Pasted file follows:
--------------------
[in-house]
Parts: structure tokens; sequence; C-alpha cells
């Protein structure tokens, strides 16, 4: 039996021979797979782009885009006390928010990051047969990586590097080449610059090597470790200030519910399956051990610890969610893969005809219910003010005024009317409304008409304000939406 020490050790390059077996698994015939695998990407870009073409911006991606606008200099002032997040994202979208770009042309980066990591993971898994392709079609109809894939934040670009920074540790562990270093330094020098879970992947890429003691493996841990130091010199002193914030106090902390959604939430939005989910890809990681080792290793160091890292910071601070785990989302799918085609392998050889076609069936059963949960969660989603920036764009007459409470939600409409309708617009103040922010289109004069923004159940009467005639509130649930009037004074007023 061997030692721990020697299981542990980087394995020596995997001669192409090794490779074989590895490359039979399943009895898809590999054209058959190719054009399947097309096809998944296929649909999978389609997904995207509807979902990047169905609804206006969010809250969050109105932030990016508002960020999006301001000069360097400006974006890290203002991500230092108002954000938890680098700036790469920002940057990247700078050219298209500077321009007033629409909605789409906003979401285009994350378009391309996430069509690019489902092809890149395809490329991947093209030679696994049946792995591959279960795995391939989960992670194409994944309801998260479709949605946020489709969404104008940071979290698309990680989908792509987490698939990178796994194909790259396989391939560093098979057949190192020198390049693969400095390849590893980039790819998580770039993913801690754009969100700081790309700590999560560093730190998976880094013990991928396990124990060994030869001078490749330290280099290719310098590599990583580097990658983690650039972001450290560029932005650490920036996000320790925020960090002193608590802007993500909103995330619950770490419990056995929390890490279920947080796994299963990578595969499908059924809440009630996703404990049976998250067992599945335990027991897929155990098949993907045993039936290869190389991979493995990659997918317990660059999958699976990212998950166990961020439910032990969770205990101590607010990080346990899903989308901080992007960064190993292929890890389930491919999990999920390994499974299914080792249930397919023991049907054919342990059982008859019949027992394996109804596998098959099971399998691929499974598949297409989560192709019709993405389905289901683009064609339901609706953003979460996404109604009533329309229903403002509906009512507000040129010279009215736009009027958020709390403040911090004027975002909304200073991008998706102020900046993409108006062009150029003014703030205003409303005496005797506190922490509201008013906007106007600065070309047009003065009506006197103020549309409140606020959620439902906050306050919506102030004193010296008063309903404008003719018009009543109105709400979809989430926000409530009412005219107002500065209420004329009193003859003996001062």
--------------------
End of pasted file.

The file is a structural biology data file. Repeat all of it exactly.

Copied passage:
[in-house]
Parts: structure tokens; sequence; C-alpha cells
């Protein structure tokens, strides 16, 4: 039996021979797979782009885009006390928010990051047969990586590097080449610059090597470790200030519910399956051990610890969610893969005809219910003010005024009317409304008409304000939406 020490050790390059077996698994015939695998990407870009073409911006991606606008200099002032997040994202979208770009042309980066990591993971898994392709079609109809894939934040670009920074540790562990270093330094020098879970992947890429003691493996841990130091010199002193914030106090902390959604939430939005989910890809990681080792290793160091890292910071601070785990989302799918085609392998050889076609069936059963949960969660989603920036764009007459409470939600409409309708617009103040922010289109004069923004159940009467005639509130649930009037004074007023 061997030692721990020697299981542990980087394995020596995997001669192409090794490779074989590895490359039979399943009895898809590999054209058959190719054009399947097309096809998944296929649909999978389609997904995207509807979902990047169905609804206006969010809250969050109105932030990016508002960020999006301001000069360097400006974006890290203002991500230092108002954000938890680098700036790469920002940057990247700078050219298209500077321009007033629409909605789409906003979401285009994350378009391309996430069509690019489902092809890149395809490329991947093209030679696994049946792995591959279960795995391939989960992670194409994944309801998260479709949605946020489709969404104008940071979290698309990680989908792509987490698939990178796994194909790259396989391939560093098979057949190192020198390049693969400095390849590893980039790819998580770039993913801690754009969100700081790309700590999560560093730190998976880094013990991928396990124990060994030869001078490749330290280099290719310098590599990583580097990658983690650039972001450290560029932005650490920036996000320790925020960090002193608590802007993500909103995330619950770490419990056995929390890490279920947080796994299963990578595969499908059924809440009630996703404990049976998250067992599945335990027991897929155990098949993907045993039936290869190389991979493995990659997918317990660059999958699976990212998950166990961020439910032990969770205990101590607010990080346990899903989308901080992007960064190993292929890890389930491919999990999920390994499974299914080792249930397919023991049907054919342990059982008859019949027992394996109804596998098959099971399998691929499974598949297409989560192709019709993405389905289901683009064609339901609706953003979460996404109604009533329309229903403002509906009512507000040129010279009215736009009027958020709390403040911090004027975002909304200073991008998706102020900046993409108006062009150029003014703030205003409303005496005797506190922490509201008013906007106007600065070309047009003065009506006197103020549309409140606020959620439902906050306050919506102030004193010296008063309903404008003719018009009543109105709400979809989430926000409530009412005219107002500065209420004329009193003859003996001062």